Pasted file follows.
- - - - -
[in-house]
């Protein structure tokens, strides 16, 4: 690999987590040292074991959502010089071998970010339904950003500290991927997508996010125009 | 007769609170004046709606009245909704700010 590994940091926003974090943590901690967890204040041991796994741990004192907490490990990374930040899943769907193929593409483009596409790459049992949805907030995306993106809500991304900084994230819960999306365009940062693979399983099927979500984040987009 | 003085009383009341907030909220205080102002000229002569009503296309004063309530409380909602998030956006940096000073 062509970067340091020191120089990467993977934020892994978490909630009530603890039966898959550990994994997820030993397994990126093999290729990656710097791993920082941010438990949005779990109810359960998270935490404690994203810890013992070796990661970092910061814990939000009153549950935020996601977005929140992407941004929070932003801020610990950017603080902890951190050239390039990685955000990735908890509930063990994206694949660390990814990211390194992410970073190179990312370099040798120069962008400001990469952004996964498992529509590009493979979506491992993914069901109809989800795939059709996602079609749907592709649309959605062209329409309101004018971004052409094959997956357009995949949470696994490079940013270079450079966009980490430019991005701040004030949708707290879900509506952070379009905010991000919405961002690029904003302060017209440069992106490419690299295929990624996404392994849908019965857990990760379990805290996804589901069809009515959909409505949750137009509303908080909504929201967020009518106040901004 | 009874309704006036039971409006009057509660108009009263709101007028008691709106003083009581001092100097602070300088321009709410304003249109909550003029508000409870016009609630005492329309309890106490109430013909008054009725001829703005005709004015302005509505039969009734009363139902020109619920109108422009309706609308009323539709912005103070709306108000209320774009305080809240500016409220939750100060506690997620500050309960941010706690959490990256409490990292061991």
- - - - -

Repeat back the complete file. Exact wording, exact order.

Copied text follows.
[in-house]
């Protein structure tokens, strides 16, 4: 690999987590040292074991959502010089071998970010339904950003500290991927997508996010125009 | 007769609170004046709606009245909704700010 590994940091926003974090943590901690967890204040041991796994741990004192907490490990990374930040899943769907193929593409483009596409790459049992949805907030995306993106809500991304900084994230819960999306365009940062693979399983099927979500984040987009 | 003085009383009341907030909220205080102002000229002569009503296309004063309530409380909602998030956006940096000073 062509970067340091020191120089990467993977934020892994978490909630009530603890039966898959550990994994997820030993397994990126093999290729990656710097791993920082941010438990949005779990109810359960998270935490404690994203810890013992070796990661970092910061814990939000009153549950935020996601977005929140992407941004929070932003801020610990950017603080902890951190050239390039990685955000990735908890509930063990994206694949660390990814990211390194992410970073190179990312370099040798120069962008400001990469952004996964498992529509590009493979979506491992993914069901109809989800795939059709996602079609749907592709649309959605062209329409309101004018971004052409094959997956357009995949949470696994490079940013270079450079966009980490430019991005701040004030949708707290879900509506952070379009905010991000919405961002690029904003302060017209440069992106490419690299295929990624996404392994849908019965857990990760379990805290996804589901069809009515959909409505949750137009509303908080909504929201967020009518106040901004 | 009874309704006036039971409006009057509660108009009263709101007028008691709106003083009581001092100097602070300088321009709410304003249109909550003029508000409870016009609630005492329309309890106490109430013909008054009725001829703005005709004015302005509505039969009734009363139902020109619920109108422009309706609308009323539709912005103070709306108000209320774009305080809240500016409220939750100060506690997620500050309960941010706690959490990256409490990292061991």